- 1 Introduction
- 2 Design goals
- 3 Getting started
- 4 Tutorials and workshops
- 5 FAQ
- 5.1 Why not implement algorithms as "plain old Java" methods?
- 5.2 Can a C/C++ or MATLAB function be converted to an op?
- 5.3 Is there a list of Ops somewhere with brief descriptions of their functionalities?
- 5.4 Are there any Ops for image processing?
- 5.5 What are the Ops that need to be developed in the future?
- 5.6 Why is matching important?
- 6 See also
ImageJ Ops is a framework for reusable image processing operations. Ops extends Java's mantra of "write once, run anywhere" to image processing algorithms.
The central goal is to enable programmers to code an image processing algorithm in the Ops framework, which is then usable as-is from any SciJava-compatible software project, such as ImageJ, CellProfiler, KNIME, OMERO and Alida.
Ops has three major design goals:
- Easy to use and extend. There must be a wealth of easy-to-use image processing operations ("ops"), as well as an easy framework for extending those ops in new directions.
- Powerful and general. An op should be able to consist of any number of typed input and output parameters, operating on arbitrary data structures, including images of N dimensions stored in a myriad of different ways: as files on disk, programmatically generated in memory, or in remote databases. Using the powerful ImgLib2 library achieves this ambitious goal.
- Very fast. Even though ImgLib2 is vastly more general than ImageJ 1.x's data model, that generality should not come at the expense of performance. Otherwise, users must pay a time tax to do the same things they could already do in ImageJ 1.x. The ImageJ Ops framework needs to provide a means to override any general-but-slow op with a faster-but-more-specific alternative, fully transparently to the user.
An op is a function which takes a list of typed inputs, produces a list of typed outputs, and has no side effects.
Tutorials and workshops
- Ops: Step-by-step
- ImageJ Tutorial: Using Ops
- ImageJ Tutorial: Create A New Op
- "ImageJ2 scripts: Parameters + ImageJ Ops" (ImageJ conference 2015) – slides, video 1, video 2
- "The ImageJ Ops Framework: Image processing made easy" (January 2015) – slides
- "Intro to ImageJ Ops - Usage and Development" (November 2015) – slides
Why not implement algorithms as "plain old Java" methods?
The Ops matching framework provides extensibility. Ops are plugins, so any developer can override the behavior of a particular op as needed—e.g., for improved performance of a special case. See "Design goals" above.
Can a C/C++ or MATLAB function be converted to an op?
Is there a list of Ops somewhere with brief descriptions of their functionalities?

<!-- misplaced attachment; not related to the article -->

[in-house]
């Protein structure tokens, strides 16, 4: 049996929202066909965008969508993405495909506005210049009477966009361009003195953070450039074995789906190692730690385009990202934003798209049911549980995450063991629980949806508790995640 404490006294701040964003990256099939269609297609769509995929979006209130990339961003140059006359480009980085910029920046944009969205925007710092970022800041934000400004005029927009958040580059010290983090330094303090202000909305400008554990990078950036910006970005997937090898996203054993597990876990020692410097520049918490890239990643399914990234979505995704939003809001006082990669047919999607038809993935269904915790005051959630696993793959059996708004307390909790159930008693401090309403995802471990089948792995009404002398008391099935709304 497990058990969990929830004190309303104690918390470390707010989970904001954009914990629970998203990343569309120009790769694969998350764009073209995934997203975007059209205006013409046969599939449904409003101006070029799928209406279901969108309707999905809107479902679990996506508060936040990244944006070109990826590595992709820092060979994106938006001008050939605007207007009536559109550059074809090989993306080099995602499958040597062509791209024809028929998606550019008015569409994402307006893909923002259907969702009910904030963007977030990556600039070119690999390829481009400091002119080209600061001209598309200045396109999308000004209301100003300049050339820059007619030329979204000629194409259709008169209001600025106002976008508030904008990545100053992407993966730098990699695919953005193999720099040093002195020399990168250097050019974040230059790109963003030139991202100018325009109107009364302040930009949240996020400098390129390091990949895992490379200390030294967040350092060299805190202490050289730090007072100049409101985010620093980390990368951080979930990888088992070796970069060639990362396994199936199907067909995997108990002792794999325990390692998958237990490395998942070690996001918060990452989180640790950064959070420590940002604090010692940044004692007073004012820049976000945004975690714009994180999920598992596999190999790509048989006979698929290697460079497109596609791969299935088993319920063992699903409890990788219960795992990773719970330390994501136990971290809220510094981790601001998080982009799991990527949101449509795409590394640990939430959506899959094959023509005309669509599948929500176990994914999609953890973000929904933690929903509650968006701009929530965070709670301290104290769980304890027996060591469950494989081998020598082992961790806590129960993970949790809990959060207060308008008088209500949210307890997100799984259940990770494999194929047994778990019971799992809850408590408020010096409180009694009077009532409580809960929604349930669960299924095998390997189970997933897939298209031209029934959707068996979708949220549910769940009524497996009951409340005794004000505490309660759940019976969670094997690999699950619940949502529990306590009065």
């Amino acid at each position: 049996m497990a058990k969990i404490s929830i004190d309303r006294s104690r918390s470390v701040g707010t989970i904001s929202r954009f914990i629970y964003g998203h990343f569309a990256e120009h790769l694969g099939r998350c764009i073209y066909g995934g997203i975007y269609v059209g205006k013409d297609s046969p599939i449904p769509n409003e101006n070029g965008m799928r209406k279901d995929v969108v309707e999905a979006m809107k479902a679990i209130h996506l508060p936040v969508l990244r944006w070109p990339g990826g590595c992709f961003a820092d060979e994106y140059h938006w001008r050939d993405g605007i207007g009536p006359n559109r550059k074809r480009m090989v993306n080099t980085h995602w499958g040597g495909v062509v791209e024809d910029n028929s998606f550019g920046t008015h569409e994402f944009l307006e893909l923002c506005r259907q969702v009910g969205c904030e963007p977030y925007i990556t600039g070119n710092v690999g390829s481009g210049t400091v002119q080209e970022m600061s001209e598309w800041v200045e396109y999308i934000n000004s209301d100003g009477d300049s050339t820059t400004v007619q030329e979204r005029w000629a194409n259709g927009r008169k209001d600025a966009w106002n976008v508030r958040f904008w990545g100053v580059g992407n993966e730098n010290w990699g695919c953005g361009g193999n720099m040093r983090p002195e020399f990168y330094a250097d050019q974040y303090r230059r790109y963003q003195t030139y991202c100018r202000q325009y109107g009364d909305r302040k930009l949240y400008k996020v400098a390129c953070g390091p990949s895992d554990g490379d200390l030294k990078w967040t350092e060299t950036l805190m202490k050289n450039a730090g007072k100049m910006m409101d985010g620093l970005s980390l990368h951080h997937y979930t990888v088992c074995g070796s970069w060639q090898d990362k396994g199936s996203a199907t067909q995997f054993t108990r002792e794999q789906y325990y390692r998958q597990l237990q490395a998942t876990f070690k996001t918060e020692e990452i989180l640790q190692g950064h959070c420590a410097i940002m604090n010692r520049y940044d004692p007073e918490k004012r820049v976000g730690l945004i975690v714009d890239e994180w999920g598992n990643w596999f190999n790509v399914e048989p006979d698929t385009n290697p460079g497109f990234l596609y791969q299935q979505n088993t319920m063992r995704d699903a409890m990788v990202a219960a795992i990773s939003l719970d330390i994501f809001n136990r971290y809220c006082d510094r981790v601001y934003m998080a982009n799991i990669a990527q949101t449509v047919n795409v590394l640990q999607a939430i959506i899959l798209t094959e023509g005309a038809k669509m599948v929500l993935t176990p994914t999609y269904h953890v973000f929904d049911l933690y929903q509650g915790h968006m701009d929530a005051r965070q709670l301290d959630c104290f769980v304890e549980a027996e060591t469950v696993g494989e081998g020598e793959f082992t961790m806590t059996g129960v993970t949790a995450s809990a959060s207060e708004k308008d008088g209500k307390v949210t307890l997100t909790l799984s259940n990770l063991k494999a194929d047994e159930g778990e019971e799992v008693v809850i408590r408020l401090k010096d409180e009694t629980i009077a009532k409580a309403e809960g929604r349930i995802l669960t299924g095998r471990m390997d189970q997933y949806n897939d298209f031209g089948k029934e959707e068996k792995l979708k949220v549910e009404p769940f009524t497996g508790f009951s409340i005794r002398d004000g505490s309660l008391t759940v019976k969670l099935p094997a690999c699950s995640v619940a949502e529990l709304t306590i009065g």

Unfortunately, we do not have such a list right now. To see the list of Ops we have, we can go to the Javadoc page for ImageJ. Any class under the package "net.imagej.ops" is related to Ops.
You can also use the script editor in ImageJ and actively search using Ops itself. for example:
// @OpService ops print ops.help()
in groovy will give a list of every Op signature. The
help op provides information about ops or namespaces; e.g.,
ops.help("add") will return info about available
A tree-based high-level view is coming soon...
Are there any Ops for image processing?
What are the Ops that need to be developed in the future?
Why is matching important?
This is a necessary part of any plugin-based infrastructure (see inversion of control). The core library (ImageJ Ops) has many built-in operations, but:
- cannot possibly cover all possible implementations and
- would be impractical if a user had to explicitly call the precise signature for their arguments.
Ops matching is an additional layer that allows plugin selection to be tailored to the arguments of the function being called.
A contrived example:
Suppose the default ops implementation of
add(array, array) iterates over the arrays and combines their values.
Then guava comes up with a way to combine arrays that is 100x faster; we do not want a guava dependency in the base ops library, but we can have an "imagej-ops-guava" component that provides a
Then an independent developer comes up with a new way to add the arrays that's 50,000x faster. They turn it into a closed-source, proprietary Op and sell it.
Regardless of this proliferation of implementations, a user just has to write
ops.math().add(array1, array2) and it will work. If they have the guava implementation on their classpath it will be faster, and if they purchase the proprietary implementation it will be faster still. But their code does not have to be adjusted.
- 2014-04-04 - Announcing ImageJ Ops news post